People put more credibility in what they want to hear

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    Types of Heuristics: Availability, Representativeness & Base-Rate

    Great stuff! Taught by Polly Peterson Heuristics We make decisions and judgments every day - if we can trust someone, if we should do something (or not), which route to take, how to respond to someone who's upset... the list goes on and on.

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    Terrance Odean on overconfidence and investor returns

    Short version? Overconfident have LOWER returns.

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    Overconfidence Bias can lead to more fraud

    Overconfident managers are more likely to commit fraud than others. This video is relatively simple, but a good reminder of yet another problem tied to overconfidence. This is a part of Ethics Unwrapped, our video series from The University of Texas at Austin. To watch more animated shorts or other videos on ethics please visit our website at: Here you can watch videos and download teaching notes on each concept.

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    Are Overconfident Executives More Inclined to Commit Fraud? - Knowledge@Wharton

    In a word, Yes. Are Overconfident Executives More Inclined to Commit Fraud? by Knowledge@Wharton, the online business journal of the Wharton School. Knowledge@Wharton covers research in Finance, Strategic Management, Marketing, Leadership, Business Ethics and 9 other knowledge research categories.

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    Home Country Bias Too Close to Home-Kiplinger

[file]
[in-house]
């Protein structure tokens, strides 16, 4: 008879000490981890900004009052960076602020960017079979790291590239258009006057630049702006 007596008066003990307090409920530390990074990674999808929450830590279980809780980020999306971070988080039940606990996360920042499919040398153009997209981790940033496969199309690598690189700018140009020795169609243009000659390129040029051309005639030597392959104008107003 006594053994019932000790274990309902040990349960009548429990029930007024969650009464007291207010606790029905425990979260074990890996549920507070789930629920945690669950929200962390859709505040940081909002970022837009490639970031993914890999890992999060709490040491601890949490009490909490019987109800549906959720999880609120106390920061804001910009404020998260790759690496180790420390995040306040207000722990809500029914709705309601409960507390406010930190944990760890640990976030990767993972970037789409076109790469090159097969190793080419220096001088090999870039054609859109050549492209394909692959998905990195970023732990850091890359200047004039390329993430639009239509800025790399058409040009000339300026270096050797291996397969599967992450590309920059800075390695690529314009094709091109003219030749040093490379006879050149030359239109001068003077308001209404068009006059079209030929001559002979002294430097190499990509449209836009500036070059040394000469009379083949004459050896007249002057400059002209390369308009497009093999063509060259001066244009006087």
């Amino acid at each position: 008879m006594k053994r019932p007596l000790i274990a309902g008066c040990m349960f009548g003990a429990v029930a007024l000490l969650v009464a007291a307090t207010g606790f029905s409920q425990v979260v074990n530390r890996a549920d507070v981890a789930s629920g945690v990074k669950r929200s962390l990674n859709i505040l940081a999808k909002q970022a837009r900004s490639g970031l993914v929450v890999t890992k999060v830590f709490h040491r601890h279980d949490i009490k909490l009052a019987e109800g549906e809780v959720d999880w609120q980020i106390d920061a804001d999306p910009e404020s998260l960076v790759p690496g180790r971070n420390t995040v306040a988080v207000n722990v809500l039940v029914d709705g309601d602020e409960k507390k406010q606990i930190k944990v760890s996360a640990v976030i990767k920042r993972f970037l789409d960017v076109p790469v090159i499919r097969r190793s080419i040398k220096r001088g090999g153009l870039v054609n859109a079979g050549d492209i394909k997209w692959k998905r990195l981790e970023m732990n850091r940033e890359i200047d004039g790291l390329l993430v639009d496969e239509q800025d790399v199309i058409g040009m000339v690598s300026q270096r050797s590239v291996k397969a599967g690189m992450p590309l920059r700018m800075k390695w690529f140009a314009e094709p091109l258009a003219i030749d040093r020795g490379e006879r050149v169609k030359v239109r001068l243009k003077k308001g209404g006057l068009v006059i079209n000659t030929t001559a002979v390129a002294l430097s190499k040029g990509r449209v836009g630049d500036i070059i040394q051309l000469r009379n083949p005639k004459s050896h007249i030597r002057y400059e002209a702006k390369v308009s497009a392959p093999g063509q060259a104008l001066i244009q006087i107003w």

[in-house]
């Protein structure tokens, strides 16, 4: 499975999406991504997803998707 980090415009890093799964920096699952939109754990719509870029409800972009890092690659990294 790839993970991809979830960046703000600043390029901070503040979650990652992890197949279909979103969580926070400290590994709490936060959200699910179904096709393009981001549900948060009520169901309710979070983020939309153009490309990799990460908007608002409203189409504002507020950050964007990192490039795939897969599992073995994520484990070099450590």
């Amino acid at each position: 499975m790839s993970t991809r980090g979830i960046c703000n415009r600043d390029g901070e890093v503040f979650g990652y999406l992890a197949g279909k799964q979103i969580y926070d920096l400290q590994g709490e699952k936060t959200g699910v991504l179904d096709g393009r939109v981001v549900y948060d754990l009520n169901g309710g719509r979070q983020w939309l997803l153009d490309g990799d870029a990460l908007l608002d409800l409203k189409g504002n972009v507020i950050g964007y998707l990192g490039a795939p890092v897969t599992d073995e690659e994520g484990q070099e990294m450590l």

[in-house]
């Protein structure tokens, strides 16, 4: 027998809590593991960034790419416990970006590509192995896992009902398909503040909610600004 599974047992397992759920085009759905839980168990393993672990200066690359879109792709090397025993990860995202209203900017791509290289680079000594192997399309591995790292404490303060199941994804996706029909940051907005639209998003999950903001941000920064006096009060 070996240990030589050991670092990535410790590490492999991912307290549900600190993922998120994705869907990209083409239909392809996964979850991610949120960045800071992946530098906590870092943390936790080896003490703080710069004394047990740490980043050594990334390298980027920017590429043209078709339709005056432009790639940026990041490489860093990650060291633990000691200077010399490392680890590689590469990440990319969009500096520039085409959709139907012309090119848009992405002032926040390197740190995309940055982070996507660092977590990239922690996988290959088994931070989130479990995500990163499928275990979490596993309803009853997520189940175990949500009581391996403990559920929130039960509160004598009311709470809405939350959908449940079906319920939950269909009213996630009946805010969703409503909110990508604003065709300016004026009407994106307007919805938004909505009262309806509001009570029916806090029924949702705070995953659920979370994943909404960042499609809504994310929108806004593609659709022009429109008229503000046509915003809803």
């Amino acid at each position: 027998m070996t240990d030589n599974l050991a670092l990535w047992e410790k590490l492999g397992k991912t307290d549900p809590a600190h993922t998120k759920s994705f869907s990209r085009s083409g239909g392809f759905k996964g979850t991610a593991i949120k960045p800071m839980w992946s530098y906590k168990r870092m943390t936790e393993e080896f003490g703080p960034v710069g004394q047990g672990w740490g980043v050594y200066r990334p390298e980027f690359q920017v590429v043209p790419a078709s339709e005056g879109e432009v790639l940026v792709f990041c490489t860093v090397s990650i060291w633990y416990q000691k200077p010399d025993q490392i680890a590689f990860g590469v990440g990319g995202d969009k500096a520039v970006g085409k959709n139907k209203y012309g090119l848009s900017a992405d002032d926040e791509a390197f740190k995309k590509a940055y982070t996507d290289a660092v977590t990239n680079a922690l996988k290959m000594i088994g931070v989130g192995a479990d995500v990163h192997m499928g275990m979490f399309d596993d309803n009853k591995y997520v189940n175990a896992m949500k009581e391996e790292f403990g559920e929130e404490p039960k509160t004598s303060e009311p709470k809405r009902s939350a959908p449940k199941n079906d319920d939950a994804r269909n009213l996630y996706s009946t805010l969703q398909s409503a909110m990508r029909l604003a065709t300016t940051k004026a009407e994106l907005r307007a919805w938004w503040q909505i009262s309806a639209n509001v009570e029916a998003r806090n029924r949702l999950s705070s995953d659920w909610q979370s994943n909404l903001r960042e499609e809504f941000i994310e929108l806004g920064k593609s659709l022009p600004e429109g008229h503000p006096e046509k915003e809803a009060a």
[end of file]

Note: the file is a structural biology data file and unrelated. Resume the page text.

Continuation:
If only familiarity did breed contempt, we might all be better investors. But the reality is just the opposite: Familiarity breeds contentment because human nature prompts us to feel comfortable with things we know. As a result, instead of buying investments that could yield superior results, we gravitate toward the ones we know best.

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    More evidence of overconfidence leading to lower returns

    Why is there so much trading? One reason is overconfidence. This is especially a trait (and practice) found in males.

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    Investors' 10 Most Common Behavioral Biases

    Barry Ritholz (of The Big Picture and a Sunday Business columnist at The Washington Post) recently contributed Investors' 10 most common mistakes to The Washington Post Business Section quarterly investing section. It's a commentary that he has been working on for a while - the ten topics are listed with links to longer discussions of each common mistake here.

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    The Hubris Hypothesis of Takeovers

    Why do firms take over firms that are already "correctly" priced? Why do they overpay? One reasons that was suggested by Richard Roll is called the Hubris Hypothesis. Essentially, "I can do a better job of managing the firm."